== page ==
Memorializing Isaac Smith, George Robertson and Pete Vinegar, Black Lynching Victims Buried in Unmarked Graves

Isaac Smith, George Robertson and Pete Vinegar were lynched by a white mob in 1882. Their graves are believed to be in a potters’ field in Lawrence, Kansas.

A determined group of volunteers in Kansas are looking for three unmarked graves from the 19th century. The graves are believed to be in a potters’ field in the city of Lawrence. They belong to a trio of Black men who were lynched by a white mob in 1882.

Their names were Isaac Smith, George Robertson and Pete Vinegar.

A city clerk recently discovered a plot map that gives a better indication of where the graves might be located.

Lynching was a means of enforcing white supremacy, suppressing Black Americans' political and economic power, and terrorizing Black communities. And according to the NAACP, between 1882 and 1968, there were over 4,700 lynchings in the U.S.  

The killings of the three men in Lawrence were not often discussed, said Ursula Minor, president of the local NAACP chapter. 

"Out of fear, most of the Black community didn’t say much about it. It was more of a hush-hush," Minor said.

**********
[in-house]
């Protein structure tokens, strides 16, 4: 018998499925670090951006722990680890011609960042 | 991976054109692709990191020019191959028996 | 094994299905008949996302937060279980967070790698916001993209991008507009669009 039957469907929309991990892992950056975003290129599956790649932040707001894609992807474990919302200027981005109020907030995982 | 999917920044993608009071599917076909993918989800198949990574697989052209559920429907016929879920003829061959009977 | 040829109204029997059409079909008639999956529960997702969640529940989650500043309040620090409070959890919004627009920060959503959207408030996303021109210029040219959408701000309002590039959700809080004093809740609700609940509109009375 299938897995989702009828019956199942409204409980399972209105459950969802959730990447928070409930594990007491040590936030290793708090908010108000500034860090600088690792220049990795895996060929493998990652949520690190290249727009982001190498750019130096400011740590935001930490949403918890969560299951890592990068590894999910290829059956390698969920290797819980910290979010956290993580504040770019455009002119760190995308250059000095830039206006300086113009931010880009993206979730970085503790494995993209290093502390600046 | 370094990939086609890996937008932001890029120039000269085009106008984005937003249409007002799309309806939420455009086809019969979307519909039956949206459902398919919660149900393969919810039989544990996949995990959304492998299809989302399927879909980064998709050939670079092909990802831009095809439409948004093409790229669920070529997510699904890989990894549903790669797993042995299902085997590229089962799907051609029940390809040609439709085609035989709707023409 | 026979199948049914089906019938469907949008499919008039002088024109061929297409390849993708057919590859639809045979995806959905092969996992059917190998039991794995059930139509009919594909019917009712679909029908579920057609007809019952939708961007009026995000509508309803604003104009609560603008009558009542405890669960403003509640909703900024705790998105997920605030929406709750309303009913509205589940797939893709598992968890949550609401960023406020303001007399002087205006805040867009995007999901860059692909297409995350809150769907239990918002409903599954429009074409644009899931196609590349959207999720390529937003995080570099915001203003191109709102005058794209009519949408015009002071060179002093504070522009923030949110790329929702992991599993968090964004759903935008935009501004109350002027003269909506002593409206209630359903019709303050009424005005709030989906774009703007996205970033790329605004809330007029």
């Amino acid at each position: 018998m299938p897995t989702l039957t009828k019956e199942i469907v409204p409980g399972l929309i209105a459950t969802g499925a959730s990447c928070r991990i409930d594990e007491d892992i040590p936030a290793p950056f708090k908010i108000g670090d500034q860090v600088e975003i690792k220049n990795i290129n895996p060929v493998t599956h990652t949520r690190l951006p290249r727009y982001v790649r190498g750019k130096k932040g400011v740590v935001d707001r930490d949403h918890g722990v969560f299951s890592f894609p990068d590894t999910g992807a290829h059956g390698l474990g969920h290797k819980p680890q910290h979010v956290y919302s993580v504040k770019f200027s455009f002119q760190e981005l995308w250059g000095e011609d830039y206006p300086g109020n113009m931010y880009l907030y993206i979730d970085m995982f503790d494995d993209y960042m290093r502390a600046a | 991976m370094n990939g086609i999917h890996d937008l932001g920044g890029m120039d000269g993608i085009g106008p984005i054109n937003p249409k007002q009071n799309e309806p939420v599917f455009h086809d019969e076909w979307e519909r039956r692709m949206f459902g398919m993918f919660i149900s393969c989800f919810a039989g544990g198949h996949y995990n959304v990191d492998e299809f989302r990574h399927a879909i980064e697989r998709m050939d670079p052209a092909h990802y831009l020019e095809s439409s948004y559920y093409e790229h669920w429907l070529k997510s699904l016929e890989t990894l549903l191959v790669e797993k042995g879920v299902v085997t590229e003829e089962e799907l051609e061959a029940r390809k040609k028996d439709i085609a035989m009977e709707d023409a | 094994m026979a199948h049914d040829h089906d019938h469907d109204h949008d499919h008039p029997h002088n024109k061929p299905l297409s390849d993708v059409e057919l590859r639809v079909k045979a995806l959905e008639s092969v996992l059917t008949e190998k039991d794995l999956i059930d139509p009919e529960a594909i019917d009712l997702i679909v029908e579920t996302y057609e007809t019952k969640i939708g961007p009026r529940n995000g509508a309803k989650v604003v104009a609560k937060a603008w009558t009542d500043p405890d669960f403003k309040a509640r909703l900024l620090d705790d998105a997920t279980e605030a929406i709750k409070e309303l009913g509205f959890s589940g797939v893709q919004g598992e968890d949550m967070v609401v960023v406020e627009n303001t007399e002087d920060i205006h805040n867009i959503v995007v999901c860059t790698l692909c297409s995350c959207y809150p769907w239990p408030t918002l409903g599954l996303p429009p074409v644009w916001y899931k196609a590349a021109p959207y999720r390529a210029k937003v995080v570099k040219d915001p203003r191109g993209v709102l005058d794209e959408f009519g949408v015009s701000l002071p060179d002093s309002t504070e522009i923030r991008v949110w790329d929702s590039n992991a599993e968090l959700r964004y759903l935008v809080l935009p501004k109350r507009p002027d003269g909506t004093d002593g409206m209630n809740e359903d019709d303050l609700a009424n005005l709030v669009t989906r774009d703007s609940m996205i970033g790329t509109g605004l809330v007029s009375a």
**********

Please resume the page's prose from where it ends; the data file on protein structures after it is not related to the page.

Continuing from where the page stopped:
Now, there is a move afoot to memorialize these men and help the community come to terms with its past. 

“My hope, my hope is that I can do something that goes directly to the community that it serves,” Dr. Blair Schneider from the Kansas Geological Survey said.

One local historian, Kerry Altenbernd, is delighted that the search is on.  “Now that it’s actually happening it’s almost indescribable how happy I am,” he said. 

And although after so many years, there may not be much left to find, he insists that they must continue the hunt.

“But that’s not a reason for not trying and for doing the best we can. We can’t do more than we can do, but we can do all we can do. And, that what we should do. That’s what we owe the folks out here.”

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